Rarely has a major artist’s work caused so much consternation over so long a period of time, not to mention the almost directly proportional rethinking and revisionism as well. Savaged by many critics and fans in its original form at the time of its 1970 release, it was the 2013 issue of The Bootleg Series Vol. 10: Another Self Portrait (1969–1971) that put the stylistic diversity collected on four sides of vinyl into the proper context: Bob Dylan’s attempt to re-ignite his own inspiration to compose new original songs by a thorough examination of the roots of his music. Yet that historical revamp came years after Bob’s only thinly-veiled commentary on the contrary premise by which he first put the record out: to deliberately alienate a loyal following that refused to acknowledge his abdication of cultural leadership following his self-imposed hiatus in the wake of the famous (alleged?) motorcycle accident in 1966.

Infidels (1983)

One of the most polished and well-played studio efforts of Dylan’s career to that point, this LP completed Bob’s exit from the religious phase of his career began on the informal-to-a-fault Shot of Love from 1981. Certainly, it compared favorably to the previous production high point, the Jerry Wexler-supervised Slow Train Coming of 1979 and, perhaps not coincidentally, a participant in the latter effort, Dire Straits’ Mark Knopfler, co-produced this project with Bob himself—at least to the point the guitarist/songwriter left to tour with his own band.

Under those seemingly ill-planned circumstances—illuminated to some degree but not completely in Terry Gans’ book Surviving In A Ruthless World: Bob Dylan’s Voyage to Infidels—Dylan took it upon himself to reconfigure the tentative tracklisting. Thus, at least one certifiably great song, “Blind Willie McTell,” was absent when the modified collection was issued, with the markedly inferior ”Union Sundown” part of a track-listing that would’ve benefited tremendously from other session outtakes (like “Foot of Pride,” notably included on the initial volume of The Bootleg Series).

Empire Burlesque (1985)

“Dark Eyes” and “When The Night Comes Falling” represent the two ends of an artistic spectrum Dylan established two decades before with his acoustic/electric roadwork with the Band, nee the Hawks (formerly backup to Ronnie Hawkins). Untarnished by Arthur Baker’s au courant disco-oriented mixing style, both the haunting former solo piece and the latter full-tilt rocker—in its more streamlined form as included on The Bootleg Series Volumes 1-3 (Rare & Unreleased) 1961-1991—remind that the fault in Dylan’s recordings of this era lie less in the quality of material than that of the production values (at least in this case, with some discernible overflow of songs from the preceding project).

Under The Red Sky (1990)

This is one of, if not the most, utterly conventional albums of original songs Bob Dylan has ever released. And that’s being kind, in part because it represents such a precipitous drop off from the remarkable return to form that was 1989’s Daniel Lanois-produced Oh Mercy (released almost a year to the day prior). Chalk it up to the hurry to meet other commitments or Bob’s relative recurring disinterest with the recording process, but the presence of so many guest musicians only lends credence to the theory their presence was simply the means to provide compensatory selling points for a record that had few of its own, if any, apart from the artist’s name on the cover.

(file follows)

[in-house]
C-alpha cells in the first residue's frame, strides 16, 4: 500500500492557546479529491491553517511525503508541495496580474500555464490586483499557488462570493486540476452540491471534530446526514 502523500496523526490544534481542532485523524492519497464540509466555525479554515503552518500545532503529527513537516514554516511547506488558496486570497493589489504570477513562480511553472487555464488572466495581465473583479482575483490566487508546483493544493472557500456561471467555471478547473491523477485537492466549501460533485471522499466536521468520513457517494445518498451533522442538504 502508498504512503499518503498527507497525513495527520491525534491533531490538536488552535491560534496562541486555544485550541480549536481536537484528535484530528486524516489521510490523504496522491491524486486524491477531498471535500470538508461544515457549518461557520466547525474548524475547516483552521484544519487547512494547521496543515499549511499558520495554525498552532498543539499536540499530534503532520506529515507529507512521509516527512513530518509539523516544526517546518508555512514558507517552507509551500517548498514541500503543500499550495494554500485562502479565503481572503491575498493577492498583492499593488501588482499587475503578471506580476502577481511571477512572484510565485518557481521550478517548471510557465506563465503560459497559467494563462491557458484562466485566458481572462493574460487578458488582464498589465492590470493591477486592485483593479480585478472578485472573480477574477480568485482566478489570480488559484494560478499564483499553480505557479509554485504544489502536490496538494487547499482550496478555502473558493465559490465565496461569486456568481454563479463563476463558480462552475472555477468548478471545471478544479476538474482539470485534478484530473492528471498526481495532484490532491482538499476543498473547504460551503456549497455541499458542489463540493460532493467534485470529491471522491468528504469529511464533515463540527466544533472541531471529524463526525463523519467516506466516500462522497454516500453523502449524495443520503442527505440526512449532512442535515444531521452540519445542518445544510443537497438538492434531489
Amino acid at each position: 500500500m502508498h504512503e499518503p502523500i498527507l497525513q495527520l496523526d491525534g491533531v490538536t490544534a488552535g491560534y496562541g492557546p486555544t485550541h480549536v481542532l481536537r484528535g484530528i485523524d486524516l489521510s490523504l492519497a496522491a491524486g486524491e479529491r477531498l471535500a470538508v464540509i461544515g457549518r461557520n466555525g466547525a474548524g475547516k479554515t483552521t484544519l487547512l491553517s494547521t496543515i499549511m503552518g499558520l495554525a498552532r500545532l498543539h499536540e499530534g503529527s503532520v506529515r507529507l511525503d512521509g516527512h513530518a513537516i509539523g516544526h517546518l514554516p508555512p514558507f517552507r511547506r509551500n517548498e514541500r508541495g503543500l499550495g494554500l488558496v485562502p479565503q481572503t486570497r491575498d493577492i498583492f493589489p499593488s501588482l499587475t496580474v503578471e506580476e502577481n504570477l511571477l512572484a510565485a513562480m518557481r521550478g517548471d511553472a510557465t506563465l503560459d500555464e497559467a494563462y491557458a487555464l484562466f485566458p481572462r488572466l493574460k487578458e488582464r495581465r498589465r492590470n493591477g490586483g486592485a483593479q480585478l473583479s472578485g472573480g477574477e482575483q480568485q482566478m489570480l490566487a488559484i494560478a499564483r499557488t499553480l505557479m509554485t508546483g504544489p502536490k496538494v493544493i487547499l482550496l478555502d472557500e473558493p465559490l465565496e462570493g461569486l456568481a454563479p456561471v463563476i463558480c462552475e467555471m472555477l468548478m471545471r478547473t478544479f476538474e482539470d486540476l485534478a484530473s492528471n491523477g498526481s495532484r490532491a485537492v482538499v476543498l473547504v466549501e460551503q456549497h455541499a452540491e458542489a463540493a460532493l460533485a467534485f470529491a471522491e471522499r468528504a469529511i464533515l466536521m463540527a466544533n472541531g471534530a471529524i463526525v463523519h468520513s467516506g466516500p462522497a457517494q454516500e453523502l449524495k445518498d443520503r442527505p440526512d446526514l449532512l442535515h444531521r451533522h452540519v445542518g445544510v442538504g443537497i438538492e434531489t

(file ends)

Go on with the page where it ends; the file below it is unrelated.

Producer Don Was (who was yet to ascend to his subsequent position of prominence at Blue Note Records or assume his role as studio collaborator with The Rolling Stones) may or may not be responsible for the wayward marketing angle represented by appearances from the disparate likes of Bruce Hornsby, Elton John, and George Harrison. But, the fact of the matter is, those esteemed figures’ contributions don’t serve the artist well or redeem songs like “Wiggle Wiggle” or “Cat’s In the Well” (later described by the author as intentionally composed as children’s songs).

Together Thru Life (2009)

One of the first self-productions Dylan took upon himself under the assumed name ‘Jack Frost” qualifies as a learning opportunity, this despite the fact most of the material was co-written by the Nobel Laureate with the Grateful Dead’s brilliant wordsmith Robert Hunter. Few of the lyrics ascend to either man’s customary brilliance, while the arrangements and audio mix highlight the accordion of Los Lobos’ David Hidalgo over the electric guitar of Tom Petty’s most regular collaborator, Heartbreaker Mike Campbell.

What’s even more enervating is that in those instances when both of the latter are playing their main axe, they’re not afforded much leeway to improvise on their own or interact with each other; such an open-ended approach, in which both men have proven they excel, might’ve redeemed a record that otherwise ends up an especially frustrating exercise in futility, based on the legitimately elevated expectations of the collaboration(s).

Shadows in the Night; Fallen Angels; Triplicate (2015, 2016, 2017)

Over the course of approximately three years, Bob Dylan clearly took his explorations of the ‘Great American Songbook’ quite seriously. Not surprisingly, for that reason alone, the arrangements, production, and performances–largely live in the studio by Dylan’s road band, with some horns and orchestration added on–were all of the comparably high quality.

Yet what was unquestionably more startling than the extent to which Bob pursued his interest in such material (even performing it regularly in concert) was how clear his voice rang as he sang: delivery so fastidiously-phrased on tunes such as “Stardust” and “As Time Goes By” gave the lie to accusations the man’s voice was shot. The elevated level of engagement in Dylan’s performances almost made a devotee forget these recordings followed so long after his last collection of original material, the superb Tempest of 2012 (and may have forestalled the next one. 2020’s Rough And Rowdy Ways).